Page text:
Crude clings to US$40s, eyeing Fed lift-off, Opec let-down
International Energy Agency expects global consumption growth to slow next year
November might as well have not happened for the oil markets.
Aside from NYMEX crude briefly slipping below the US$40/barrel mark on burgeoning US stockpiles, and some upticks towards the end of the month amid rising geopolitical tensions from the war against Islamic State, Brent and WTI were mostly locked in languid sideways movements through November.
Continuing oversupply and fears of eroding demand growth in the coming year kept a firm lid on prices, also limiting the geopolitical premium.
All eyes were turned toward a few major events in December: expectations of an interest rate hike at the US Federal Reserve meeting from December 15 to 16; Opec ministers meeting in Vienna on December 4 to agree to do nothing about the global supply glut; and the climate change talks in Paris from November 30 to December 11, which could have longer term implications for fossil fuels.
Venezuela, striving again to have its voice heard ahead of the Opec meeting, warned of oil dropping to the low US$20s/barrel if the producers’ group didn’t act. Oil minister Eulogio del Pino suggested Opec aim for US$88/barrel “equilibrium price”, which would imply a hefty – and equally unlikely – production cut.
Saudi oil minister and Opec kingpin Ali Naimi responded with platitudes about the kingdom’s willingness to “cooperate” with producers to “maintain market and price stability”, which failed to dent consensus expectations for Opec to stay the course.
What was decidedly changing through the weeks was the US dollar’s strength, as the market priced in a US rate increase, which lent further downward pressure to oil prices. The US dollar index was flirting with 100 as November drew to a close, targeting peaks last seen in March.
Meanwhile, rising oil stocks in the United States and elsewhere in the OECD countries continued serving as a reminder of the twin themes of persistent supply glut and weakening global demand growth.
The International Energy Agency’s figure of a record high 3 billion barrels in OECD inventories as of September end was bandied about a fair bit, and will no doubt be seen as a comfortable cushion against any major geopolitical shocks. The figure is up 10 per cent or 279 million barrels from a year ago.
The stockbuild is expected to slow down next year, with non-Opec supply projected to shrink by more than 600,000 b/d. The US Energy Information Administration expects domestic crude production to average 8.77 million b/d in 2016, down from 9.29 million b/d this year. The question is whether the drop will be enough in the face of ever rising Opec supplies, especially as Iran reaches its full potential post-sanctions.
Iranian oil minister Bijan Zanganeh reiterated his country’s determination to raise exports by 500,000 b/d at the earliest possible opportunity even if fellow Opec members did not make space for the new barrels.
On the demand side of the equation, IEA as of November expected global consumption growth to slow down to 1.2 million b/d in 2016 after hitting a five-year high of 1.82 million b/d this year.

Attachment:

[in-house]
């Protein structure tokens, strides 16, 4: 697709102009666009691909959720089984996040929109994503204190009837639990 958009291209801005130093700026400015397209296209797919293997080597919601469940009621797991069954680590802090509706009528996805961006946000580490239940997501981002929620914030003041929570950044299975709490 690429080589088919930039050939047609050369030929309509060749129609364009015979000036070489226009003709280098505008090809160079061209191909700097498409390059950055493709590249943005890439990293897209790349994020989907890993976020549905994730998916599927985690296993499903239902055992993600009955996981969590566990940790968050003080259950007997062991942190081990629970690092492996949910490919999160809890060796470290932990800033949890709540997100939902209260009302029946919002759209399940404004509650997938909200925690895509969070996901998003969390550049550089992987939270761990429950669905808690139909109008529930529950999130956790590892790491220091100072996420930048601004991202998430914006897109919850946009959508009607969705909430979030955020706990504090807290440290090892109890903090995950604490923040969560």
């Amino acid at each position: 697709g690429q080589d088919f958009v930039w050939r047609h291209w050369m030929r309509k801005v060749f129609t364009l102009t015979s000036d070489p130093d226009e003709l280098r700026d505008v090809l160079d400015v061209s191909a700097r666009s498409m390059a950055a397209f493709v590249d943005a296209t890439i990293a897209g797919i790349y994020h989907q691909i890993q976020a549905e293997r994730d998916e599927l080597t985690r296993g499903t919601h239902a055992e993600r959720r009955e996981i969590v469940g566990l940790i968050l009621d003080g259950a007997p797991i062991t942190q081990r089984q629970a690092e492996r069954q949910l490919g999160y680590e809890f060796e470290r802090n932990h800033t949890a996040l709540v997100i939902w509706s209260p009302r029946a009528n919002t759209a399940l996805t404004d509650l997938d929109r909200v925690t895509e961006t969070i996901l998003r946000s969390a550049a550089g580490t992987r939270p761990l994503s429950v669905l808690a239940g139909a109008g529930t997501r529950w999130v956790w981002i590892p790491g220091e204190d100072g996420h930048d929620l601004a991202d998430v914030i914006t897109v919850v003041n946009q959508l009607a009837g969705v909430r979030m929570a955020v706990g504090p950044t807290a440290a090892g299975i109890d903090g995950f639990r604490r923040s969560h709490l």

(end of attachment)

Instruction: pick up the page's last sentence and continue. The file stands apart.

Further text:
Easing demand growth as more emerging market economies face headwinds seems to be a given, though there are dissenters. Forecasters are underestimating demand growth, which could hit 2 million b/d next year, thanks to price elasticity, Barclays asserted in a white paper published on November 18. The bank expects stocks to draw down next year and crude to average US$60/barrel.
Sixty dollars a barrel is where a lot of US producers would have liked to hedge their 2016 production. But with lingering depression in oil prices and the forward curve not rising to US$50 until 2017, some companies are said to have decided to jump in to add to their protection after their third-quarter updates.
The oil markets are taking it all in, from the imminent ponderable of incremental Iranian supplies, to the longer-term imponderable of the impact of a likely new global climate deal in Paris. That agreement, while not moving markets in itself, is expected to lead to a gradual decline in the use of fossil fuels either because of carbon pricing policies or direct regulation of emissions, creating “stranded assets” under the round – hydrocarbons that companies may never be able to tap.
But the oil markets will think about that tomorrow.
Entering the final month of a turbulent 2015, the focus was more on pricing in geopolitics than decarbonisation, as the US-led coalition launched “Operation Tidal Wave II”, a campaign of air-strikes against oil fields and associated infrastructure in Syria in a bid to cripple Islamic State’s main source of revenue.
Syria is not a major crude producer; its output is said to have dropped below 50,000 b/d since Islamic State advanced into the country. The risk oil needs to price in from escalating tensions around Islamic State, marked by events such as the terrorist attacks in Paris and the downing of a Russian military plane by Turkey, is the outbreak of a wider conflict in the region.
It looks like we will end the year weighing the fear premium of Tidal Wave II against the discount of an oncoming “Oil Flood II”.
Vandana Hari is Asia editorial director at Platts